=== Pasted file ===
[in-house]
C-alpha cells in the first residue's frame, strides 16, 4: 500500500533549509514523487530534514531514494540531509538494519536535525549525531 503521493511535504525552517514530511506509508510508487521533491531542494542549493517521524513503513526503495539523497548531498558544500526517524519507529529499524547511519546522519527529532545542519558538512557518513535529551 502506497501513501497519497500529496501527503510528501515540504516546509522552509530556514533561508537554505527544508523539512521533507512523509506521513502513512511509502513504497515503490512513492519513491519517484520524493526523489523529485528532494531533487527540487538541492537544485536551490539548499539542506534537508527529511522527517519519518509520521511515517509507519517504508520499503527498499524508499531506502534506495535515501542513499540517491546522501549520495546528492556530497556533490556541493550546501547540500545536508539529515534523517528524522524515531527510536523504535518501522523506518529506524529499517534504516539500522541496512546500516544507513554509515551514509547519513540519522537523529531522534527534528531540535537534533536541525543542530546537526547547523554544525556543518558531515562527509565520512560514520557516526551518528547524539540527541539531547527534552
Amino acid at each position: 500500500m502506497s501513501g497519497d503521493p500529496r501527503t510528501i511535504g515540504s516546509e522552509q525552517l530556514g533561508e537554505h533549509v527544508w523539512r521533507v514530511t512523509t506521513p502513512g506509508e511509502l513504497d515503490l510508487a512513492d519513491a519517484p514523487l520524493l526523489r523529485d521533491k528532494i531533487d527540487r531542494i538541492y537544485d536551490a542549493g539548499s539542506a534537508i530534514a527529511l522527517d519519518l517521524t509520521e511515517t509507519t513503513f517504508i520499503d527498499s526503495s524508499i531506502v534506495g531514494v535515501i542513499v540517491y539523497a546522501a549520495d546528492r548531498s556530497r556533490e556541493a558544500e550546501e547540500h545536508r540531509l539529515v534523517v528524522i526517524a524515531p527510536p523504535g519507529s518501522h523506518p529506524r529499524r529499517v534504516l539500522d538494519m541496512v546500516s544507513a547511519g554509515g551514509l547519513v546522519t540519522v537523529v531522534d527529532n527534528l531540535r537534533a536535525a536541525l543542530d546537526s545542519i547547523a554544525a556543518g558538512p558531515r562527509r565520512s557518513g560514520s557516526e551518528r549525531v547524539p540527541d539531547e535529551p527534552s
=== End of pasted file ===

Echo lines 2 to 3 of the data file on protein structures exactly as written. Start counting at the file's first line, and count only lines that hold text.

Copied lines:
C-alpha cells in the first residue's frame, strides 16, 4: 500500500533549509514523487530534514531514494540531509538494519536535525549525531 503521493511535504525552517514530511506509508510508487521533491531542494542549493517521524513503513526503495539523497548531498558544500526517524519507529529499524547511519546522519527529532545542519558538512557518513535529551 502506497501513501497519497500529496501527503510528501515540504516546509522552509530556514533561508537554505527544508523539512521533507512523509506521513502513512511509502513504497515503490512513492519513491519517484520524493526523489523529485528532494531533487527540487538541492537544485536551490539548499539542506534537508527529511522527517519519518509520521511515517509507519517504508520499503527498499524508499531506502534506495535515501542513499540517491546522501549520495546528492556530497556533490556541493550546501547540500545536508539529515534523517528524522524515531527510536523504535518501522523506518529506524529499517534504516539500522541496512546500516544507513554509515551514509547519513540519522537523529531522534527534528531540535537534533536541525543542530546537526547547523554544525556543518558531515562527509565520512560514520557516526551518528547524539540527541539531547527534552
Amino acid at each position: 500500500m502506497s501513501g497519497d503521493p500529496r501527503t510528501i511535504g515540504s516546509e522552509q525552517l530556514g533561508e537554505h533549509v527544508w523539512r521533507v514530511t512523509t506521513p502513512g506509508e511509502l513504497d515503490l510508487a512513492d519513491a519517484p514523487l520524493l526523489r523529485d521533491k528532494i531533487d527540487r531542494i538541492y537544485d536551490a542549493g539548499s539542506a534537508i530534514a527529511l522527517d519519518l517521524t509520521e511515517t509507519t513503513f517504508i520499503d527498499s526503495s524508499i531506502v534506495g531514494v535515501i542513499v540517491y539523497a546522501a549520495d546528492r548531498s556530497r556533490e556541493a558544500e550546501e547540500h545536508r540531509l539529515v534523517v528524522i526517524a524515531p527510536p523504535g519507529s518501522h523506518p529506524r529499524r529499517v534504516l539500522d538494519m541496512v546500516s544507513a547511519g554509515g551514509l547519513v546522519t540519522v537523529v531522534d527529532n527534528l531540535r537534533a536535525a536541525l543542530d546537526s545542519i547547523a554544525a556543518g558538512p558531515r562527509r565520512s557518513g560514520s557516526e551518528r549525531v547524539p540527541d539531547e535529551p527534552s